For flame height adjustment, an adjustable damper generally designated 250 is provided, and functions to selectively reduce the effective size of the flame outlet slotted opening 224. It will be appreciated that more precise control can be achieved by providing a second adjustable damper (not shown) operationally linked to the adjustable damper 250 by a suitable linkage (not shown) so as to simultaneously selectively reduce the effective size of the combustion air intake slotted opening 222 and thereby better maintain the ratio of the area of the flame outlet slotted opening 224 to the area of the combustion air intake slotted opening 222. However, as a practical matter, in a commercial embodiment, it is sufficient to provide the single adjustable damper 250 for selectively reducing the effective size of the flame outlet slotted opening 224. Such a simplified structure minimizes potential problems with adjustment and binding as thermal expansion and contraction of the various component parts occur.

The adjustable damper 250 more particularly takes the form of a plate 252 pivotably connected to the burner head 102 main wall 168 which is towards the rear of the log set 20, immediately adjacent the flame outlet slotted opening 224 opposite the internal baffle 226. As shown in FIG. 6, the damper plate 252 has an upper pivot axis 254 and a lower edge 256 which selectively swings as indicated by arrow 258 towards the internal baffle 226.

In the particular construction illustrated, a pivot pin 260 extends the length of the burner head 102, and engages pivot apertures 262 and 264 in the end walls 162 and 164. The damper plate 252 at its upper edge 266 is bent at a 90° angle to form a flange, and welded to the pivot pin 260. Thus, the position of the damper plate 252 is controlled by rotating the pivot pin 260. The pivot pin 260 is ⅛ inch in diameter, and made of hardened steel. The damper plate 252 is fabricated from sheet metal, such as 20 gauge type 304 stainless steel.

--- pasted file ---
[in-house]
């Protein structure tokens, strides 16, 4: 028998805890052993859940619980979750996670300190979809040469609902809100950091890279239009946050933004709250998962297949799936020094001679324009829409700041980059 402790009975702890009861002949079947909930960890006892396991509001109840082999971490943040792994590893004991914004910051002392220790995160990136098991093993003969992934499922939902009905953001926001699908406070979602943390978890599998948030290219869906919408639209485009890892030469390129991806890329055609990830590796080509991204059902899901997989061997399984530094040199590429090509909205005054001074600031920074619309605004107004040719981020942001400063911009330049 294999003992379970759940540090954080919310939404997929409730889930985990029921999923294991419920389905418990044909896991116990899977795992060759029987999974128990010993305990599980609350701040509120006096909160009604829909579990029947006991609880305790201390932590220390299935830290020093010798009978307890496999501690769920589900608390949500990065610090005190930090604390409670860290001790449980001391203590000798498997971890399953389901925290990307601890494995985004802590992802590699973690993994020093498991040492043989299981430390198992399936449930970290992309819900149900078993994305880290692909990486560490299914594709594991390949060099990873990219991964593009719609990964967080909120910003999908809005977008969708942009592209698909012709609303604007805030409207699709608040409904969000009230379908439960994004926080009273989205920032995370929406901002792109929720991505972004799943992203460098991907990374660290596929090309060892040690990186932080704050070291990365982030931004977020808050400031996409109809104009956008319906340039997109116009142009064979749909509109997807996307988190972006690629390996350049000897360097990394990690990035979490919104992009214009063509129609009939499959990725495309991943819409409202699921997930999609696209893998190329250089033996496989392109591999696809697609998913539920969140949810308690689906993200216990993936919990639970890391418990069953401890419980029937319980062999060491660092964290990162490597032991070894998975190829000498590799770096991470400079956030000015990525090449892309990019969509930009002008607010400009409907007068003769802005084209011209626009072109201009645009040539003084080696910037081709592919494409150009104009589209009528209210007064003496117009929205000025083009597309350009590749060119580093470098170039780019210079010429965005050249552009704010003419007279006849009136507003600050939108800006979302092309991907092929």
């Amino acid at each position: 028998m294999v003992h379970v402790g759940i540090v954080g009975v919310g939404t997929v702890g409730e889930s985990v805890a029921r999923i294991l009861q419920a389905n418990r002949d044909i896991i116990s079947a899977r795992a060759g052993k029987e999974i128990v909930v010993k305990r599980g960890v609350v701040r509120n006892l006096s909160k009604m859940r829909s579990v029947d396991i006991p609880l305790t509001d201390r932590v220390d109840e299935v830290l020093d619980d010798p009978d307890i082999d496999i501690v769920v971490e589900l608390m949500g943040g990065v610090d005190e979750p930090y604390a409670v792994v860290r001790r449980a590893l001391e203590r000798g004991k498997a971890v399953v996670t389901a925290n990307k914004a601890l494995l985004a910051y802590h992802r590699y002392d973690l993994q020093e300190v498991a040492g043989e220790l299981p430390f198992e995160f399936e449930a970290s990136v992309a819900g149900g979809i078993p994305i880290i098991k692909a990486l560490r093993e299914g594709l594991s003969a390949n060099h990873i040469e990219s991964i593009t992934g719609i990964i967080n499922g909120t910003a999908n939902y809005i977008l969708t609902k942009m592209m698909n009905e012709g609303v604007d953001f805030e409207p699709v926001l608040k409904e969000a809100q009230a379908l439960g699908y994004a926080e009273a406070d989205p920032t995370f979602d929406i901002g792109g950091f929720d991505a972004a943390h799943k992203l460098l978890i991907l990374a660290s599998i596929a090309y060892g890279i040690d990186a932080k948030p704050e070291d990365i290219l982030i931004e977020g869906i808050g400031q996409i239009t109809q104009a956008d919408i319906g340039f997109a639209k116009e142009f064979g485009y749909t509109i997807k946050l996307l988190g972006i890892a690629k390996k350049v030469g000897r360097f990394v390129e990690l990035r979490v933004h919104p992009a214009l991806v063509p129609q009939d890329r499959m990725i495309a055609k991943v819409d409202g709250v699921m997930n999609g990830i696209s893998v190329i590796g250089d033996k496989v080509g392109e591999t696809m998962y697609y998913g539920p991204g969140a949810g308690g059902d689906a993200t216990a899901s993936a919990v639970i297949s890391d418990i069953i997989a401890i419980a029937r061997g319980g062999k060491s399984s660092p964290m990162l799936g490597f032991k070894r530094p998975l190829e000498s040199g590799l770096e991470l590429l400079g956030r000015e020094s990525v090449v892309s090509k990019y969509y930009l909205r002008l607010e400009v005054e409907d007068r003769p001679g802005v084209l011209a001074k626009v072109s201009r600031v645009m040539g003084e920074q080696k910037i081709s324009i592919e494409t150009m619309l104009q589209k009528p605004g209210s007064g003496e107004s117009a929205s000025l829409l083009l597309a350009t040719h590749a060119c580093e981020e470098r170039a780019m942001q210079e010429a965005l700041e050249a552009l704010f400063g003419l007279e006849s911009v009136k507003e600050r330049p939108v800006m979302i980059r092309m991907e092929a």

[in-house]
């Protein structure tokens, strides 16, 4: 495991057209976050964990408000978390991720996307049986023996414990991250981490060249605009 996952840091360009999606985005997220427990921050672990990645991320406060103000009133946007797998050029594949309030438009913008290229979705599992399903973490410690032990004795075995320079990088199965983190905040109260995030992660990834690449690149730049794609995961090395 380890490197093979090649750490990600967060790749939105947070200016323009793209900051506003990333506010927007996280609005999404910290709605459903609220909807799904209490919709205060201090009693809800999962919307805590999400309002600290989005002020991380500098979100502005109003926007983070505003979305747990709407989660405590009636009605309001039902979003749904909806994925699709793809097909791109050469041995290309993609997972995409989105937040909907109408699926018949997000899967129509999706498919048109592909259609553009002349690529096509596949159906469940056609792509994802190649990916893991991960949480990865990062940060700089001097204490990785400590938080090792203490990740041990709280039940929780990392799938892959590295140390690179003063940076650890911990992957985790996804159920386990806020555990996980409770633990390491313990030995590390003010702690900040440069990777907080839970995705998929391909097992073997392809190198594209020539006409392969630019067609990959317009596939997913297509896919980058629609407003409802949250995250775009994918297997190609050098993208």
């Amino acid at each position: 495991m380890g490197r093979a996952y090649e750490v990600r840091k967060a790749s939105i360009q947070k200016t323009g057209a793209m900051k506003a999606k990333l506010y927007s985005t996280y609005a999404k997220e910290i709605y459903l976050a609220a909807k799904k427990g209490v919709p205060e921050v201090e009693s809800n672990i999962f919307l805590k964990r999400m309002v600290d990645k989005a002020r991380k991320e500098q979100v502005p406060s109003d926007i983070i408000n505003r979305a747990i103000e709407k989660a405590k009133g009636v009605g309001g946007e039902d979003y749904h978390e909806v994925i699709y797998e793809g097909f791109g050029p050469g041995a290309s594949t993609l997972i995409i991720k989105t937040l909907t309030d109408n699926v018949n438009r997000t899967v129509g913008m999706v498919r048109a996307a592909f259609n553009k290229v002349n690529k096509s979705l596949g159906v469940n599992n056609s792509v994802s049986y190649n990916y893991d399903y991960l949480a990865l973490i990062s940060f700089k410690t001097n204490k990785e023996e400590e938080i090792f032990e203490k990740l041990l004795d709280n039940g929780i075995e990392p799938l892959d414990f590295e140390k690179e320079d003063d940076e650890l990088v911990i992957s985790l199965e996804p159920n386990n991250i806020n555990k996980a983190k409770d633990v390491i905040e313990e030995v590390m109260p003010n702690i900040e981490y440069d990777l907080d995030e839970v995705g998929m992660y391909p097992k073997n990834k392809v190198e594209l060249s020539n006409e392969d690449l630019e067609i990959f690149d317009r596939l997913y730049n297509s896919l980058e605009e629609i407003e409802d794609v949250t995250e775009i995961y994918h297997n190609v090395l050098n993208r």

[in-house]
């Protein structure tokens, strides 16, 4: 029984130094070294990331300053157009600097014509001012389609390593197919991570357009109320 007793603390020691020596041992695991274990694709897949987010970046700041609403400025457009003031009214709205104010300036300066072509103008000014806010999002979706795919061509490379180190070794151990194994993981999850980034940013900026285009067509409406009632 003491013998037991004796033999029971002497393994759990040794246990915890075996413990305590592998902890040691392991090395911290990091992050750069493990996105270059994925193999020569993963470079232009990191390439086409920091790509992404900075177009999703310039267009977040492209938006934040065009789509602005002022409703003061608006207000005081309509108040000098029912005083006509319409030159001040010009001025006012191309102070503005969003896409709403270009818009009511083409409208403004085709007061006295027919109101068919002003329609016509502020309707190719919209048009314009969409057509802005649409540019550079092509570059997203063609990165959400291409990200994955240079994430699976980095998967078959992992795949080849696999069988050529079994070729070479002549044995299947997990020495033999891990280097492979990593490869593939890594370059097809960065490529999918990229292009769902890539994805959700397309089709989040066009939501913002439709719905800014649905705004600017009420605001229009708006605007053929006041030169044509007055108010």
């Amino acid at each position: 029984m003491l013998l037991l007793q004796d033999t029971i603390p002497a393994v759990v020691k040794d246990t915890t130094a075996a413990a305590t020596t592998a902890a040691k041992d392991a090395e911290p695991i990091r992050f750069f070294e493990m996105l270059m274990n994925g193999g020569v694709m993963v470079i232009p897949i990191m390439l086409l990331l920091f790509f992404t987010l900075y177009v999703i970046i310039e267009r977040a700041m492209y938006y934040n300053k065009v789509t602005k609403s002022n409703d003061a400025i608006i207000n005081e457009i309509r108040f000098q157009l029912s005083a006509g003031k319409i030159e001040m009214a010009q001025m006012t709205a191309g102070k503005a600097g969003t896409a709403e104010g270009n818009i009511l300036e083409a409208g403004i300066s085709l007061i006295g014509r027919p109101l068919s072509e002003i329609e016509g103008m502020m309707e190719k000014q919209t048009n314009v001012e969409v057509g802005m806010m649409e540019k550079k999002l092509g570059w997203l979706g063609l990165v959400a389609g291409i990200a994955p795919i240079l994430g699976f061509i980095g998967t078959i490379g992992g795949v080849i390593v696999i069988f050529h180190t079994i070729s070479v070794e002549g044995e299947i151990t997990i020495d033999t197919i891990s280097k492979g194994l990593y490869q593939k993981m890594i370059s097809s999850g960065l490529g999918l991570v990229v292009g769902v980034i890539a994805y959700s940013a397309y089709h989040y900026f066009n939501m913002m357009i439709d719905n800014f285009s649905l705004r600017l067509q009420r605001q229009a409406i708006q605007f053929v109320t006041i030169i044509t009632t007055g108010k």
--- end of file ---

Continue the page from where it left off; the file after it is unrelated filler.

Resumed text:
To facilitate adjustment of the damper 250, a linkage generally designated 270 is provided. The linkage 270 includes a lever arm 272 secured near its upper end 274 to an end 276 of the pivot pin 260, just outside the burner head 102 end wall 162, where the pivot pin passes through the pivot aperture 262. Adjacent the lower end 278 of the lever arm 272 is a slotted aperture 280 which is engaged by a shoulder screw 282 carried by an actuator generally designated 284.

The actuator 284 more particularly includes a sliding actuator shaft 290 which slidably engages a pair of bearing apertures 292 and 294 in the frame 60 of the upper section 38 of the fire grate 24. At one end of the sliding actuator shaft 290 there is a tab 296 with an aperture 298 which can be engaged by the engagement end 248 of the tool 144 for user adjustment of the damper 250. Fixedly attached to the sliding actuator shaft 290, such as by screws, is an upwardly-extending piece 300 which receives the shoulder screw 282.

Operation of the damper 250 is represented in FIGS. 5 and 7. Employing the tool 144 the actuator shaft 290 can be pushed all the way in as is illustrated in FIG. 5 to fully open the damper 250 for maximum flame height, and all the way out as illustrated in FIG. 7 to completely close the damper 250.